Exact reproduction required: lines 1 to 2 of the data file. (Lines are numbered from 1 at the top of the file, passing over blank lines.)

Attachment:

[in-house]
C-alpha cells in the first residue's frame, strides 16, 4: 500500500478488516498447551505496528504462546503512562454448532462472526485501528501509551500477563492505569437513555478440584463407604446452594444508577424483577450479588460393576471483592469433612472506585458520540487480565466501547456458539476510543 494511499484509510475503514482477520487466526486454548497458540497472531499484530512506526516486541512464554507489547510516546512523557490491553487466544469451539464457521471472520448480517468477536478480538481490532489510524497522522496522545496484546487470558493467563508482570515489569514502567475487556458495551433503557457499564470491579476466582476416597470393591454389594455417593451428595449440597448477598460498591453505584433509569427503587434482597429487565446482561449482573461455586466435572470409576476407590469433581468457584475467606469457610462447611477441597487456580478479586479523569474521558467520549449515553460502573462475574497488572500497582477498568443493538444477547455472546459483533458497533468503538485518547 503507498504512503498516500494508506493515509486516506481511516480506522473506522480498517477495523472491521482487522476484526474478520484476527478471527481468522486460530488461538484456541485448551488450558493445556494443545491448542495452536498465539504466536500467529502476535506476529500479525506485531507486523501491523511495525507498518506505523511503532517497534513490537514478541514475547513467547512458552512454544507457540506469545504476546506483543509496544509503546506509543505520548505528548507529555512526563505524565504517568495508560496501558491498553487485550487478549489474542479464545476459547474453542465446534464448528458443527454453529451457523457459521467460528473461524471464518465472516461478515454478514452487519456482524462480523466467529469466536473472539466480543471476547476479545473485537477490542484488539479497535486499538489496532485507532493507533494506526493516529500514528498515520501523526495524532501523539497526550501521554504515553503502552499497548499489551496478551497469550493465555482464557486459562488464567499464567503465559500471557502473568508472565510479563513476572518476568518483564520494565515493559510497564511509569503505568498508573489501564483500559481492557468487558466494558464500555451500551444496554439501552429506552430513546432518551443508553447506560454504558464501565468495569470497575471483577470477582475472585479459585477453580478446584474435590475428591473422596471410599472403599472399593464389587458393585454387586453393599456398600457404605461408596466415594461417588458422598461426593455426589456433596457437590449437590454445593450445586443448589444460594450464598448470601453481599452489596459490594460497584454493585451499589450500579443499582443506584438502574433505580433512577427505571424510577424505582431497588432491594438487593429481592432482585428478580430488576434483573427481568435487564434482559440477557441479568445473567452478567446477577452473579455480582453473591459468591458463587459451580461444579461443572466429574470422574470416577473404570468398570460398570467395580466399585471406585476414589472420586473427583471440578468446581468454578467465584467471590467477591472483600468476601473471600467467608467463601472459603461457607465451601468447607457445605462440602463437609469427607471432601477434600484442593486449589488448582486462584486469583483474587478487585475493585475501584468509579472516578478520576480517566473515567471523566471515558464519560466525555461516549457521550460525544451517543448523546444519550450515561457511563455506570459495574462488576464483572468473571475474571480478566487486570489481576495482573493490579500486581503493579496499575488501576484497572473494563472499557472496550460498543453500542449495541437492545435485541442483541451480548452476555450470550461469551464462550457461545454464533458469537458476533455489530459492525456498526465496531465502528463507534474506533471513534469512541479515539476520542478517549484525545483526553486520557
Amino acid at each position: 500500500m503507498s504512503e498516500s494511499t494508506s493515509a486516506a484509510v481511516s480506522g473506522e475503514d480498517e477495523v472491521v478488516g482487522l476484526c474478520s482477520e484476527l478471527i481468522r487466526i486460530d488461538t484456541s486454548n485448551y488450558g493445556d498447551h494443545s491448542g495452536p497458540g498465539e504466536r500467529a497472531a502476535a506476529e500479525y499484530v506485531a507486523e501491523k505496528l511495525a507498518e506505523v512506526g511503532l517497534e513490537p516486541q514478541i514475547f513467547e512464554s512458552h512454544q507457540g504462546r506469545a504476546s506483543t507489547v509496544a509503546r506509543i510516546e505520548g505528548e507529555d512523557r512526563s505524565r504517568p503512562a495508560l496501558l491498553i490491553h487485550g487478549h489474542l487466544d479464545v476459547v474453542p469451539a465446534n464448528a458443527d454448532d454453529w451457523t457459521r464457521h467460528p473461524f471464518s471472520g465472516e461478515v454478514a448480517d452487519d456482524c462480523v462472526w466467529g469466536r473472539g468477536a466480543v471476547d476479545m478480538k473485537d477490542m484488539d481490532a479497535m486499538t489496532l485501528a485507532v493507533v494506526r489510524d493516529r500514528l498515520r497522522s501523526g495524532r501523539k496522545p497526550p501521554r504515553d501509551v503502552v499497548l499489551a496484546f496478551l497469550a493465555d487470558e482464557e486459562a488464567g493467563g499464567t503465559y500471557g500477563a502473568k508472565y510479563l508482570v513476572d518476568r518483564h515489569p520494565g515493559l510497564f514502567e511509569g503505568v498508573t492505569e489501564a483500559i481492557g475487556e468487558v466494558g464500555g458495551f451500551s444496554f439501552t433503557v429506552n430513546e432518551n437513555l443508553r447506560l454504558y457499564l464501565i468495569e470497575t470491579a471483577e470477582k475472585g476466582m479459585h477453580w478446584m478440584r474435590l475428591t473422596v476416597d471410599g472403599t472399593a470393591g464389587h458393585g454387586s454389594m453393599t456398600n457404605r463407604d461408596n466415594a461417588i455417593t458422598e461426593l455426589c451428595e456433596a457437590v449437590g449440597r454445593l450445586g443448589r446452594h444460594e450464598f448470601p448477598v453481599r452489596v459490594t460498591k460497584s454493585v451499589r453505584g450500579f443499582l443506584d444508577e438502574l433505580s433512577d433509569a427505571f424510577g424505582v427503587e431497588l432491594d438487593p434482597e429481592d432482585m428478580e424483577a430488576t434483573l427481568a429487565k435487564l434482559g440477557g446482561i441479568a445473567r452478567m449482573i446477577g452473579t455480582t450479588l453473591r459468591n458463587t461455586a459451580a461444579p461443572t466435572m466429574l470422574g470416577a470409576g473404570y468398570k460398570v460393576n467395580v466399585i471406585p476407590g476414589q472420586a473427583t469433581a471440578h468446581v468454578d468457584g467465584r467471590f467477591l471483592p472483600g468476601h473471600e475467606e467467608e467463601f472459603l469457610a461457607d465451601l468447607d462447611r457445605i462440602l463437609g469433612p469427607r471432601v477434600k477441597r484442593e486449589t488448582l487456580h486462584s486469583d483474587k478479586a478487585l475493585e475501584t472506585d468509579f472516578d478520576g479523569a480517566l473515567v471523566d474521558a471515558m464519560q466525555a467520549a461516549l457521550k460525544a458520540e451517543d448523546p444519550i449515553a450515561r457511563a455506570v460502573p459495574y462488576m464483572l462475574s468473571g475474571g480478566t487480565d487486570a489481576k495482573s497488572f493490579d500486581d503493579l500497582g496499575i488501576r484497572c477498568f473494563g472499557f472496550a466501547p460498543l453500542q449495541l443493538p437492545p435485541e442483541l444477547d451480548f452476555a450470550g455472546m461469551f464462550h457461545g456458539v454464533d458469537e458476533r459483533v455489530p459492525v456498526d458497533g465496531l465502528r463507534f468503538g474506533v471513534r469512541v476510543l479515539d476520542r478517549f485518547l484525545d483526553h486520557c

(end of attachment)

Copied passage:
[in-house]
C-alpha cells in the first residue's frame, strides 16, 4: 500500500478488516498447551505496528504462546503512562454448532462472526485501528501509551500477563492505569437513555478440584463407604446452594444508577424483577450479588460393576471483592469433612472506585458520540487480565466501547456458539476510543 494511499484509510475503514482477520487466526486454548497458540497472531499484530512506526516486541512464554507489547510516546512523557490491553487466544469451539464457521471472520448480517468477536478480538481490532489510524497522522496522545496484546487470558493467563508482570515489569514502567475487556458495551433503557457499564470491579476466582476416597470393591454389594455417593451428595449440597448477598460498591453505584433509569427503587434482597429487565446482561449482573461455586466435572470409576476407590469433581468457584475467606469457610462447611477441597487456580478479586479523569474521558467520549449515553460502573462475574497488572500497582477498568443493538444477547455472546459483533458497533468503538485518547 503507498504512503498516500494508506493515509486516506481511516480506522473506522480498517477495523472491521482487522476484526474478520484476527478471527481468522486460530488461538484456541485448551488450558493445556494443545491448542495452536498465539504466536500467529502476535506476529500479525506485531507486523501491523511495525507498518506505523511503532517497534513490537514478541514475547513467547512458552512454544507457540506469545504476546506483543509496544509503546506509543505520548505528548507529555512526563505524565504517568495508560496501558491498553487485550487478549489474542479464545476459547474453542465446534464448528458443527454453529451457523457459521467460528473461524471464518465472516461478515454478514452487519456482524462480523466467529469466536473472539466480543471476547476479545473485537477490542484488539479497535486499538489496532485507532493507533494506526493516529500514528498515520501523526495524532501523539497526550501521554504515553503502552499497548499489551496478551497469550493465555482464557486459562488464567499464567503465559500471557502473568508472565510479563513476572518476568518483564520494565515493559510497564511509569503505568498508573489501564483500559481492557468487558466494558464500555451500551444496554439501552429506552430513546432518551443508553447506560454504558464501565468495569470497575471483577470477582475472585479459585477453580478446584474435590475428591473422596471410599472403599472399593464389587458393585454387586453393599456398600457404605461408596466415594461417588458422598461426593455426589456433596457437590449437590454445593450445586443448589444460594450464598448470601453481599452489596459490594460497584454493585451499589450500579443499582443506584438502574433505580433512577427505571424510577424505582431497588432491594438487593429481592432482585428478580430488576434483573427481568435487564434482559440477557441479568445473567452478567446477577452473579455480582453473591459468591458463587459451580461444579461443572466429574470422574470416577473404570468398570460398570467395580466399585471406585476414589472420586473427583471440578468446581468454578467465584467471590467477591472483600468476601473471600467467608467463601472459603461457607465451601468447607457445605462440602463437609469427607471432601477434600484442593486449589488448582486462584486469583483474587478487585475493585475501584468509579472516578478520576480517566473515567471523566471515558464519560466525555461516549457521550460525544451517543448523546444519550450515561457511563455506570459495574462488576464483572468473571475474571480478566487486570489481576495482573493490579500486581503493579496499575488501576484497572473494563472499557472496550460498543453500542449495541437492545435485541442483541451480548452476555450470550461469551464462550457461545454464533458469537458476533455489530459492525456498526465496531465502528463507534474506533471513534469512541479515539476520542478517549484525545483526553486520557